Tu Camino Scholarship recipients receive full ride scholarship to LSC

Lone Star College, LSC Foundation and Univision Houston held a surprise reception at LSC-University Park to announce the three Tu Camino Scholarship recipients.

Lone Star College, LSC Foundation and Univision Houston held a surprise reception at LSC-University Park to award the first Tu Camino Essay Scholarship winners. The recipients received up to $15,000 and will have an LSC mentor to help them navigate the registration process to ensure they start their college career strong.  

"Lone Star College and Lone Star College Foundation partners with businesses like Univision Houston to help students take their first or last steps in their educational journey," said Nicole Robinson Gauthier, CFRE, LSC Foundation executive director. "Scholarships and education at Lone Star College changes lives."

Scholarship recipients Kenia Mojarro Mejia, Bianca Pecina and Nancy Segundo expressed their aspirations by reading their essays on their wish to achieve brighter futures by earning a degree, certification or transfer hours to attend a four-year institution. Also in attendance at the surprise reception were Valerie Jones, Ed.D., LSC-CyFair president, Melissa N. Gonzalez, Ph.D., LSC-Kingwood president and Virginia Fraire, LSC-University Park president, representing the campuses these students will attend.

"Univision Houston is proud to be at the forefront of helping students change the trajectory of their lives, which greatly benefits their families and the community at large," said Glenn L. Coleman, Univision Houston president and general manager. "We received a great response from people interested in this scholarship, showing a growing trend of community members who value and want access to higher education opportunities."

Mojarro Mejia, a daughter of immigrant parents from Mexico, has dedicated her life to working and taking care of her family. She plans to use her Tu Camino Scholarship to further her education and earn a degree in health care administration.

"I am proud of all my accomplishments, including a high school diploma and being a young mother," said Mojarro Mejia. "However, I want to further my education and be a role model for my family, young people and coworkers to motivate them to pursue their talents and calling. I understand school is a commitment and I am ready to attend classes while still being a full-time manager, mother, wife and friend."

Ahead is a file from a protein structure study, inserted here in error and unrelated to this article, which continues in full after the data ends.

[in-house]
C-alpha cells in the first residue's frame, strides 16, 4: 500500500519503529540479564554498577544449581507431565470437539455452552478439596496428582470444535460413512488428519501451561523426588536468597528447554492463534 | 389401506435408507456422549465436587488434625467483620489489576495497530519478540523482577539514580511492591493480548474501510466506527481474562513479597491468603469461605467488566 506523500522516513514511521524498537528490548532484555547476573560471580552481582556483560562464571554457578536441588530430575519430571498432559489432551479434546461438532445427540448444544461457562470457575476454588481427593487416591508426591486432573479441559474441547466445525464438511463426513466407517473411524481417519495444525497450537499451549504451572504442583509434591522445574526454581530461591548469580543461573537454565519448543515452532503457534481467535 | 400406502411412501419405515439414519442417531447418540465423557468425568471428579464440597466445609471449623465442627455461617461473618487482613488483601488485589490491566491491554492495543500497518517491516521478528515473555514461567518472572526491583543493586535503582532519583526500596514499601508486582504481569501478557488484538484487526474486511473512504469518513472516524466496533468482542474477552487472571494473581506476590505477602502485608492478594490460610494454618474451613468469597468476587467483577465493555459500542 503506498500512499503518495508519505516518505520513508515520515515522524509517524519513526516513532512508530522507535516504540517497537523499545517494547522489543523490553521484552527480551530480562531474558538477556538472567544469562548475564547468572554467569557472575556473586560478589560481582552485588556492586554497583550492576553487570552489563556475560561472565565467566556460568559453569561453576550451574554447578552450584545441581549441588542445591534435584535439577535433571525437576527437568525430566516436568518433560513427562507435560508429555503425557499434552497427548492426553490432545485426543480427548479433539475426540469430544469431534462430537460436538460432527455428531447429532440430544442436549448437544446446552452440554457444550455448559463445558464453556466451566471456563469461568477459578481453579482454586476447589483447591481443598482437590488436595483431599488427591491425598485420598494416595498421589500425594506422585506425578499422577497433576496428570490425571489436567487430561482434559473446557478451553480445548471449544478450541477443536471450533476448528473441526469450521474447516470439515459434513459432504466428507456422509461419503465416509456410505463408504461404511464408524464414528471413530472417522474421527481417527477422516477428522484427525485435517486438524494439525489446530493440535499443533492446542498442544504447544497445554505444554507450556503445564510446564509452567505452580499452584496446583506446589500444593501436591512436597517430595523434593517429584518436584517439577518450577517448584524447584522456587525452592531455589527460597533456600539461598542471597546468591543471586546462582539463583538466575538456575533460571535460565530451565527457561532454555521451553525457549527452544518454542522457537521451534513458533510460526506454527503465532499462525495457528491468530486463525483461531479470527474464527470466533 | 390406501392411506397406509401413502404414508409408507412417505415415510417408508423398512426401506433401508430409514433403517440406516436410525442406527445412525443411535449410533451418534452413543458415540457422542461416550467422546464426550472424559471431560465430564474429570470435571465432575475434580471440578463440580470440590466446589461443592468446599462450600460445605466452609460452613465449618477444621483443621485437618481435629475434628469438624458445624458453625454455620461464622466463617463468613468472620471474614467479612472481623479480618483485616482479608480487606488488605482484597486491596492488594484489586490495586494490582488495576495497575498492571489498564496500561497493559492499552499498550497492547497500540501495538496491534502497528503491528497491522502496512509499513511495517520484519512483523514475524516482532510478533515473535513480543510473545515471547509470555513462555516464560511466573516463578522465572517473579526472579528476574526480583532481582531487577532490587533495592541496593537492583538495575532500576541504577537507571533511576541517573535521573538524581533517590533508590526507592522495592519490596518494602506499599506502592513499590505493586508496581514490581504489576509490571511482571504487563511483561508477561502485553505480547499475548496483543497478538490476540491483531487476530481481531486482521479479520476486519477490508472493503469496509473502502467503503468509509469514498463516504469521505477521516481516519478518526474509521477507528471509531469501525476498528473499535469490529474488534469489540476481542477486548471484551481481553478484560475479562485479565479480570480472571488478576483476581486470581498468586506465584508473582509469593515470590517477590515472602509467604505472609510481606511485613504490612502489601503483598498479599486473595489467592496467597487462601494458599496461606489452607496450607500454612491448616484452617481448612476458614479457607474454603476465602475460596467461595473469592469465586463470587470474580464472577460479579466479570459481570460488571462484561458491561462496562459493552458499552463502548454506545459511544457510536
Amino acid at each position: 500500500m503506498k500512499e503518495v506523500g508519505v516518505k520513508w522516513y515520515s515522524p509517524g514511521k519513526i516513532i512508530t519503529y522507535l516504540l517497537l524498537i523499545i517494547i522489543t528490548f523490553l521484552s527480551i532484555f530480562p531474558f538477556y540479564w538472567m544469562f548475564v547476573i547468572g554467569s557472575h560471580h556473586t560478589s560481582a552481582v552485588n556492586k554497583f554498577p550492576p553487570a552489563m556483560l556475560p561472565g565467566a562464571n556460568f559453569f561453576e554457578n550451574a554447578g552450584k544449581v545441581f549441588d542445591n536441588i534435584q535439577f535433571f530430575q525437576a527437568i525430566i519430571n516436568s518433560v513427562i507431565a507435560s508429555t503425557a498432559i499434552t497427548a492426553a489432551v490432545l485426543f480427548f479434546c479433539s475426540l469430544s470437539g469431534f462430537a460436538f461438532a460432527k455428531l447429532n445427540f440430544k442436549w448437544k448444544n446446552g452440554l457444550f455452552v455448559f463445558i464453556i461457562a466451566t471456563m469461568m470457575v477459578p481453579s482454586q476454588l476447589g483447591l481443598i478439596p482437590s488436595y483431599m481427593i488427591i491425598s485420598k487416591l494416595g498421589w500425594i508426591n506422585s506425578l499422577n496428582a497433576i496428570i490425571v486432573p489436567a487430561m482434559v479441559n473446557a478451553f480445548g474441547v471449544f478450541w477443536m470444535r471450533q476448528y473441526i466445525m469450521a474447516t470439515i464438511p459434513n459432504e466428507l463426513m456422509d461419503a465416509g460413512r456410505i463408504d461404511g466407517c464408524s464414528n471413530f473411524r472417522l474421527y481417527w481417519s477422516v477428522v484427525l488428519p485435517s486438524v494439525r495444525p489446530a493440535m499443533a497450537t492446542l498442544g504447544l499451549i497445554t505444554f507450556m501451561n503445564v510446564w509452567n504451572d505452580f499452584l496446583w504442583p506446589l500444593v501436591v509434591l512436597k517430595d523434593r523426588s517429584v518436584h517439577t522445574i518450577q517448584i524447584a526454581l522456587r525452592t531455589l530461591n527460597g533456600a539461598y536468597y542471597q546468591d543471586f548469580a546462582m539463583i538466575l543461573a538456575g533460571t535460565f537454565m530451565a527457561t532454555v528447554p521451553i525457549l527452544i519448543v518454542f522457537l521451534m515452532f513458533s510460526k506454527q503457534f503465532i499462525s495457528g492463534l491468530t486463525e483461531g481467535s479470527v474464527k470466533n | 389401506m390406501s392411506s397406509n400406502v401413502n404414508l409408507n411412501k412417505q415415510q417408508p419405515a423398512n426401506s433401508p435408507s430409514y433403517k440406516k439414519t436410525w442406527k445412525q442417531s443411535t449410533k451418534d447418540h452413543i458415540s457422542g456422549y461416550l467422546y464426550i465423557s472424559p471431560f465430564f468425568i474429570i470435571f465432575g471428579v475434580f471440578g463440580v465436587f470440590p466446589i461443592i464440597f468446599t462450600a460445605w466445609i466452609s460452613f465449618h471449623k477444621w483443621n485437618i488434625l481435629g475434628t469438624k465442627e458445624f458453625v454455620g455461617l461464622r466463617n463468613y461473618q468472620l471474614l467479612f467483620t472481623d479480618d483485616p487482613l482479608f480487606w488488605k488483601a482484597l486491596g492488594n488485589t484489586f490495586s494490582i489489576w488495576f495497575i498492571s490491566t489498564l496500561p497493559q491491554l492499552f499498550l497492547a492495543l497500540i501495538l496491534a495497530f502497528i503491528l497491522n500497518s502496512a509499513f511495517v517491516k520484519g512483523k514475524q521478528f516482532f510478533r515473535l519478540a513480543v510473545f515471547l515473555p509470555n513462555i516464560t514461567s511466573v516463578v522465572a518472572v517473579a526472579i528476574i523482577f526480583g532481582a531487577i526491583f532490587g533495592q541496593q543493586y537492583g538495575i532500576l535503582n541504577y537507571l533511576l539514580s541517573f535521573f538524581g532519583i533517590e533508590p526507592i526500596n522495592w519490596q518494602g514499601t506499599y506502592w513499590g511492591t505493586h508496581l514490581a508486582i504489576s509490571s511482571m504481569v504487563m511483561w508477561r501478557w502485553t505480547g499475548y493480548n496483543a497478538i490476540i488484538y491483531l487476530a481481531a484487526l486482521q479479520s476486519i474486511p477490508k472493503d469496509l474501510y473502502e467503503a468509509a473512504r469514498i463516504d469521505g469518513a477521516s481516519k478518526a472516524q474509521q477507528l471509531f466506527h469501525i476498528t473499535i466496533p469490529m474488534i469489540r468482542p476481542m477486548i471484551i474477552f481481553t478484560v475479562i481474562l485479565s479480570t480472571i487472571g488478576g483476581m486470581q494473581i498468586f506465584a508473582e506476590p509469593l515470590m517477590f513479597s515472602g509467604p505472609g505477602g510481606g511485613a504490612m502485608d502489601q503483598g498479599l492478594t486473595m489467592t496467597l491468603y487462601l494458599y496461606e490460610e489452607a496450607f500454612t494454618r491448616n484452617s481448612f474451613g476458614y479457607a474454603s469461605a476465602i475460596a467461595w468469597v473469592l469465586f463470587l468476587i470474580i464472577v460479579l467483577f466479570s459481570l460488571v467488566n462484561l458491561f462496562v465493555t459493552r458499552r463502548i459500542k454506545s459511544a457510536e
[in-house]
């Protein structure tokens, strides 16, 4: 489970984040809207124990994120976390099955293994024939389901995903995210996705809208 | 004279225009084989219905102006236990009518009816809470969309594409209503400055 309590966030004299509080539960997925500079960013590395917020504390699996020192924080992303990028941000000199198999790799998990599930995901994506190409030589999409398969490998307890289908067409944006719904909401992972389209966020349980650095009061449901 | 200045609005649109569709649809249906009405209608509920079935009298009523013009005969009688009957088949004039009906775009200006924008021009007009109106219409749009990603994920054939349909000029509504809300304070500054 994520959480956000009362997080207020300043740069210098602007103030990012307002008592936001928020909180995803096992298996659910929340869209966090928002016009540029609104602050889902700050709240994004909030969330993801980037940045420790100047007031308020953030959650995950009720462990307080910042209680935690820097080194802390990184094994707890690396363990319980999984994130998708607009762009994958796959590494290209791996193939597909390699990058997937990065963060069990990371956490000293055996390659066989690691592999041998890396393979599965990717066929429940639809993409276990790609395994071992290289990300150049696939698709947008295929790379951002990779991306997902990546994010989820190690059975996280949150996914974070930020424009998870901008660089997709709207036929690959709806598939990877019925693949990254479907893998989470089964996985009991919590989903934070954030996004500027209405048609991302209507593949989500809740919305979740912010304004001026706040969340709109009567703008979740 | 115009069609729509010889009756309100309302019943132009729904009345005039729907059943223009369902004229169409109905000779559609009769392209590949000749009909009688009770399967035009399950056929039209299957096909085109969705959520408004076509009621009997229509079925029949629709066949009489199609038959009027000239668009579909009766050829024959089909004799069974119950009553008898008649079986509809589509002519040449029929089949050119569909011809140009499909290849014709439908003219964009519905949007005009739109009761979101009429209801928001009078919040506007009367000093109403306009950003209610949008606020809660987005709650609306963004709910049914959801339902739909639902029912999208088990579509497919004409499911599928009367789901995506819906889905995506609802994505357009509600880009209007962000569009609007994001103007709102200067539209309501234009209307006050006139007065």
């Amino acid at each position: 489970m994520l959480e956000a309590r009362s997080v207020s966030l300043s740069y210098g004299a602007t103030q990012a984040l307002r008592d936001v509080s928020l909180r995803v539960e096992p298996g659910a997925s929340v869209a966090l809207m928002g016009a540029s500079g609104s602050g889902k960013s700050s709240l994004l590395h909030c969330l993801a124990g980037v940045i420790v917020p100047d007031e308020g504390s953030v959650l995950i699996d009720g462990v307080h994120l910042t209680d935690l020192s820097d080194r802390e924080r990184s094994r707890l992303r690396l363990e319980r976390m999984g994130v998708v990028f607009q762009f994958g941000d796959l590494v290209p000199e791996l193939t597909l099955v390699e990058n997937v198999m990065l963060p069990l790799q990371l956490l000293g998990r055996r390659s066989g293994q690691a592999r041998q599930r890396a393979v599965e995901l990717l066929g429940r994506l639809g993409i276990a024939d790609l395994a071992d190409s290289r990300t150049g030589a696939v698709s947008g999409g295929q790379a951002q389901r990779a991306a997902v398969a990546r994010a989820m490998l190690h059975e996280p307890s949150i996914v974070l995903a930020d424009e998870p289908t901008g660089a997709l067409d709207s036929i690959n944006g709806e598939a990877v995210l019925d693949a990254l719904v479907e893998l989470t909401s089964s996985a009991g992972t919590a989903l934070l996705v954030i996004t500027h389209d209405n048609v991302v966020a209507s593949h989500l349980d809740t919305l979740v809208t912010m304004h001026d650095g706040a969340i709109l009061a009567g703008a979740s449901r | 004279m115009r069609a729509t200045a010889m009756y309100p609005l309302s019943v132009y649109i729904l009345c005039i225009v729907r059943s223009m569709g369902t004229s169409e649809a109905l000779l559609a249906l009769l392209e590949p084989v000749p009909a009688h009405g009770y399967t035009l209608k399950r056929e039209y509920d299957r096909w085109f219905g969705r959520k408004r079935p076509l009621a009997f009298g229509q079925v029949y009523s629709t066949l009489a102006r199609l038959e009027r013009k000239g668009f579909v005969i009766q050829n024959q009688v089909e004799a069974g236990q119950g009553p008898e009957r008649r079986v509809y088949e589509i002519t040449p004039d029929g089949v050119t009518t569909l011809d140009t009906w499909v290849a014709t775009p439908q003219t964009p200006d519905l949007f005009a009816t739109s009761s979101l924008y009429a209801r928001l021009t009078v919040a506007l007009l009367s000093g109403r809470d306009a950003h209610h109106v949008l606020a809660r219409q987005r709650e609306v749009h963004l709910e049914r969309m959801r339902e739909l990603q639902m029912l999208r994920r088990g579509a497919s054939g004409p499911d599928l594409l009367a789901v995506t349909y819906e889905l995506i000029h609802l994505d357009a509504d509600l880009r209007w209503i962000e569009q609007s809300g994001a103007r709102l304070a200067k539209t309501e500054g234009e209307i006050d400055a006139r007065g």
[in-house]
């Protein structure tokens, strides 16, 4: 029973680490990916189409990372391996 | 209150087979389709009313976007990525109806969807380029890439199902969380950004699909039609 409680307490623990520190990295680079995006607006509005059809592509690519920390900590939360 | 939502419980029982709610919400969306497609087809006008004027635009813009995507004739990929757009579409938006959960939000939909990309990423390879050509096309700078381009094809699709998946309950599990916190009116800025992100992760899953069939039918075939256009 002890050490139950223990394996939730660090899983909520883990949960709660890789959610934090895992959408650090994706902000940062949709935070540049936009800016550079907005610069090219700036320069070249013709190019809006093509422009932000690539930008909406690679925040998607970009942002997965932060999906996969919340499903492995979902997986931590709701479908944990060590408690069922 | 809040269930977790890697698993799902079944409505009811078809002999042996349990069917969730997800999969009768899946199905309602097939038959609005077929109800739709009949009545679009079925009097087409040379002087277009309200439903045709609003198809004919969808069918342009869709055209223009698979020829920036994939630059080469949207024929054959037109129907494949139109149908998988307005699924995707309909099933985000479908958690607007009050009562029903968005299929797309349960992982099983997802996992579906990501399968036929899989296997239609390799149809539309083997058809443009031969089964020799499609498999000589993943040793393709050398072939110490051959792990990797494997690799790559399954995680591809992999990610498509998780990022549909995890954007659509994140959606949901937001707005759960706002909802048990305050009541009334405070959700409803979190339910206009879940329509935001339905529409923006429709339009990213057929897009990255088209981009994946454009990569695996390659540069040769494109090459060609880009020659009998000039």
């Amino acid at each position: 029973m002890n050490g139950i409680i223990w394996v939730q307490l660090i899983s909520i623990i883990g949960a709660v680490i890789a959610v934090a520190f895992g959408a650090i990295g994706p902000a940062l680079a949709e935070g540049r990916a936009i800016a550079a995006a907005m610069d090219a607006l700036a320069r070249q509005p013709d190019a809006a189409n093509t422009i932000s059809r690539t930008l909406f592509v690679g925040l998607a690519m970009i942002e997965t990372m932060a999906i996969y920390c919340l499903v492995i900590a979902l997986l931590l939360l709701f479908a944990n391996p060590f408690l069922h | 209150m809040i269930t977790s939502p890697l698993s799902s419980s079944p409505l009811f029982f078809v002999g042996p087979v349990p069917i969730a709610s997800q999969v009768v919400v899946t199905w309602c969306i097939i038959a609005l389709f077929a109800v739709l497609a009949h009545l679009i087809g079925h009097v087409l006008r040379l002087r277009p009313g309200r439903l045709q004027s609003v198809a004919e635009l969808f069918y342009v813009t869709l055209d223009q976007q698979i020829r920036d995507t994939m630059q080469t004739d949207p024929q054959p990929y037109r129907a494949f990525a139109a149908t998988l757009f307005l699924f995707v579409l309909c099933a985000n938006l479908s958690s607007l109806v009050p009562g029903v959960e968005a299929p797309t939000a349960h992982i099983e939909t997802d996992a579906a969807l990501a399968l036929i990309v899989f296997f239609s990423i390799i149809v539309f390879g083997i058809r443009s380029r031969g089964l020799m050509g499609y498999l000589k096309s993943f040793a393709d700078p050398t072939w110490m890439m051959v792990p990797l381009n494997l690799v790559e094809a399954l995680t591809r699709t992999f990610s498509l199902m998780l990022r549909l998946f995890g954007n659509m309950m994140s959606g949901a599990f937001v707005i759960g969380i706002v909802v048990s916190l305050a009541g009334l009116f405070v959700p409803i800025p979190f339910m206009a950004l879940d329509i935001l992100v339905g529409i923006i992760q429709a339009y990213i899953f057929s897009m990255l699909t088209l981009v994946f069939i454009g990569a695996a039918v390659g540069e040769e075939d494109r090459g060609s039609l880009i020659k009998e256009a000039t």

Mojarro Mejia will use her scholarship to attend LSC-Kingwood to gain the knowledge to become a welcoming bridge between the Hispanic community and health care.

When Pecina proudly showed off her teddy bear during "What Do You Want to Be When You Grow Up?" Day in second grade, she knew her calling was in health care. Winning the Tu Camino Scholarship connects her childhood desire to wear an oversized lab coat with her adult determination to make her career dreams a reality.

"This scholarship is not just about financial support; itís about embracing the dreams and aspirations that have guided me since childhood," said Pecina. "I can visualize myself in the same lab coat that I envisioned in the second grade, but now it would fit just right, symbolizing the journey and growth Iíve undertaken to reach this point."

Pecina plans to use her scholarship at LSC-University Park to accomplish her dream of working in health care to help others and to make her family proud. 

Segundo did not understand the value of education growing up, and at age 17, she left high school without a diploma or plan. When she became a mother, she realized that education was the key to success. After encouragement from social workers at her childrenís school, Segundo enrolled in the GED program in April 2022 and completed it in January 2023.

"I aspire to be a social worker so I can provide resources to help my community because Iíve seen how small actions, kindness and empathy can change someoneís life," said Segundo. "Receiving this scholarship will have a tremendous impact on me and my family and help me give back to the community." 

Segundo will use her scholarship at LSC-CyFair to learn techniques to help destigmatize mental illness in the Hispanic community and point them in the right direction toward helpful resources.

The Tu Camino Scholarship contest promoted the value of higher education in the Hispanic community. Nearly 200 people submitted essays entitled, "How a Lone Star College Scholarship will help me to a better career."